Monday Motivation: Filthy lucre and perhaps a touch of glory
I found myself embroiled in a conversation the other day about that most intractable of writers’ problems: getting published. It’s a fraught subject. Behind the question of publication, though, lies a motivational minefield. Let’s tiptoe in…
Do we write because we feel compelled to write, to conjure on the page a world full of characters that we’ve imagined into existence for the sheer exhilaration of the thing?
Or do we write for the projected satisfaction of seeing a book on our shelf with our name emblazoned on its spine?
The first is by way of being a transcendent experience, yes? It’s as close as we’ll ever get to possessing god-like properties, able to command entire worlds into being, to direct the destinies of proudly autonomous characters, capable of engineering love affairs, deaths and births.
The second is simply an ego-driven impulse…
Even worse, of course, is a crass commercial motive, right? Those writers whose eyes are fixed not on the opening stanzas of their creations, but on the bottom line, are motivated not by dreams of creation, or even of tawdry self-glorification – but by the promise of a cheque in the post, or, much more likely in our paperless age, a bank transfer.
Thing is, the greatest writers of every age wrote for both glory, and cold hard cash. Dostoyevsky famously wrote all his novels, including his masterwork, The Brothers Karamazov, to feed his gambling addiction.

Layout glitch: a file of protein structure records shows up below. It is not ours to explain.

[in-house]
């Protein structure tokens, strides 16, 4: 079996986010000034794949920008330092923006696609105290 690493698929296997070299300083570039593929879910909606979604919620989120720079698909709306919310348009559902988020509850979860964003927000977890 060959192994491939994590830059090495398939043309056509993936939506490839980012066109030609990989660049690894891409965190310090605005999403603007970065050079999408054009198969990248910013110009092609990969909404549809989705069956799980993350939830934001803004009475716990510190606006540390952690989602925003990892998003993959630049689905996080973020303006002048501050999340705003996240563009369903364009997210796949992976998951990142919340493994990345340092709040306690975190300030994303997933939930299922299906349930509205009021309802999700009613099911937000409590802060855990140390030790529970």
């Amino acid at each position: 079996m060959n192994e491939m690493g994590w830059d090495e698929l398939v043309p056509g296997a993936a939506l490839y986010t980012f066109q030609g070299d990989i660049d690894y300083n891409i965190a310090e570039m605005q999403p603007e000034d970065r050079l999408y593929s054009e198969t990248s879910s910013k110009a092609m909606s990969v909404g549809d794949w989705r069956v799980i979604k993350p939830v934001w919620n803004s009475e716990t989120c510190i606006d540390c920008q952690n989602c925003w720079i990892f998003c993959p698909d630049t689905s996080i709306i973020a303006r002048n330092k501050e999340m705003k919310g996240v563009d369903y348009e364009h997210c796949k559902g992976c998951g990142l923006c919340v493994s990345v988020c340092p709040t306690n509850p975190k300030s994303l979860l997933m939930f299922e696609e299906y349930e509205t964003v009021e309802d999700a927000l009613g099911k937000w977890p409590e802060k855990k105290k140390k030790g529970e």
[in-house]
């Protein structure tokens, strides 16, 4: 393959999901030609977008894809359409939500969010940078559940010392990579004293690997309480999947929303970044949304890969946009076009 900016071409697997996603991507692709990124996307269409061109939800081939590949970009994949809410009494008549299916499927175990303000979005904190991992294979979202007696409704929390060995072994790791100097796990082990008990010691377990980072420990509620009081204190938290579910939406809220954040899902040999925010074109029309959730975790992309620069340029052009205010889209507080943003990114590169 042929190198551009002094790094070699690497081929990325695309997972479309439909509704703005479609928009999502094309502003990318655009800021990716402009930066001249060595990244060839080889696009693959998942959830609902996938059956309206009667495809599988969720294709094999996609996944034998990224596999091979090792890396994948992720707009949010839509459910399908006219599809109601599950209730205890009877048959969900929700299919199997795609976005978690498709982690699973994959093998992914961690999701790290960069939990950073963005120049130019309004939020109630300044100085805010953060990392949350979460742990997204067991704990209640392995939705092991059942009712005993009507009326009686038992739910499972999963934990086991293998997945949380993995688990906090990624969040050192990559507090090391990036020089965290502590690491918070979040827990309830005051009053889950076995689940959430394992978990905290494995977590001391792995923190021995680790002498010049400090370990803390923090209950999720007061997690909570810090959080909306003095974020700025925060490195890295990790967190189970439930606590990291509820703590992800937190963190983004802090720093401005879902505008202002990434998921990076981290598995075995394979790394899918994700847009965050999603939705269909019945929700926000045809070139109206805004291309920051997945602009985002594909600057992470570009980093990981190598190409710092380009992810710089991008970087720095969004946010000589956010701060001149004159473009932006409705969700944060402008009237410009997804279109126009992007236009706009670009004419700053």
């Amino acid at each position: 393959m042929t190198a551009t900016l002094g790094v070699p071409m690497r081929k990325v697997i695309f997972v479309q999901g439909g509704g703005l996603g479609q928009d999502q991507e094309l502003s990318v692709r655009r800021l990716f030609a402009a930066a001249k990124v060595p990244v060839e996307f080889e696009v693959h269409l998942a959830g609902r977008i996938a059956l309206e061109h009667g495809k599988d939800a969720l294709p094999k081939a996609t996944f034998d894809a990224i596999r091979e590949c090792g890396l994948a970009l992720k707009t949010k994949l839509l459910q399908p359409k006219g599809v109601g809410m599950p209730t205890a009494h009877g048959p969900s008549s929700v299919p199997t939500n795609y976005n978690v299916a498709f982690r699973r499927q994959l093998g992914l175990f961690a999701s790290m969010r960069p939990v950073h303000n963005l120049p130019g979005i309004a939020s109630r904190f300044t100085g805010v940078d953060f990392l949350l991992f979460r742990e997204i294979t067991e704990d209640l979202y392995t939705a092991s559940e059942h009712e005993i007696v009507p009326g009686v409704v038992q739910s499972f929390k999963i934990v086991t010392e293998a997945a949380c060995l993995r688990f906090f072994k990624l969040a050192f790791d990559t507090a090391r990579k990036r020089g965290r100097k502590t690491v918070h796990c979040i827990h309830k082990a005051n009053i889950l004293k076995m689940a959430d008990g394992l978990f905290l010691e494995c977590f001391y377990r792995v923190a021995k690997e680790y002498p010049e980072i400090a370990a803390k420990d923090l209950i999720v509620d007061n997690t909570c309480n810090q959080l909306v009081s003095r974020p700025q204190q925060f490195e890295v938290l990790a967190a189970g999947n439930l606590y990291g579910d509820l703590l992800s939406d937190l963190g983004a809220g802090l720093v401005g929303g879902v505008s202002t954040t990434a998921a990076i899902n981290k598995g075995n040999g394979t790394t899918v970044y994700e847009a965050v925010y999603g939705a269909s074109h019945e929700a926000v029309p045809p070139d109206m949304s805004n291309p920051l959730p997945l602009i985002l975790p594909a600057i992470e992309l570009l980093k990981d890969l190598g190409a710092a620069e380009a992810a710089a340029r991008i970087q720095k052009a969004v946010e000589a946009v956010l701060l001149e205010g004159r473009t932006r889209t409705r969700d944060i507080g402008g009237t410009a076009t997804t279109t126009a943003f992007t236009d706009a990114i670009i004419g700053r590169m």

But the desire to be published is an essential element of any writing project*. We write in order to be read. We possess a perhaps unfounded belief that our constructions and inventions will in some way help – or inform, or amuse, or entertain – others. And behind that assumption lies the belief that the way we see the world is worth sharing. (The fact that this is an unprovable assumption accounts for our frequent bouts of imposters’ syndrome.)
Would I be willing to spend months of mental toil without the carrot of possible publication? Possibly not – although perhaps I’d take a leaf from Emily Dickinson’s book. She published only ten of the 1800 poems she wrote. On the other hand, she shared much of her work with her large community of epistolary friends. She might not have sought publication, but she definitely needed readers.
That sense of being read, though, is critical, isn’t it? It’s the touch in the darkness, the voice in the void, the reassurance that we’re not alone, that our concerns, however apparently idiosyncratic, are shared.
Which brings me on to a final point, and one which was made with great force by a number of writers, at this year’s London Book Fair. Traditional publication is not the only way of attracting readers. What’s increasingly being called “independent publishing”, what used to be called self-publishing, can, if you’re willing to acquire a fresh set of skills, and are happy to devote some of your time to marketing, generate not only an enthusiastic congregation of readers – but also a little filthy lucre.
Happy (and lucrative) writing,
* There are some notable exceptions to this generalisation. J.D. Salinger, whose case I’ve quoted before, burned his literary output every day on a bonfire at the bottom of his garden. Still, he’d already reaped fame and fortune with Catcher in the Rye and a handful of other works. Perhaps he felt that his subsequent writing simply wasn’t up to the standard he’d set for himself? Silly man.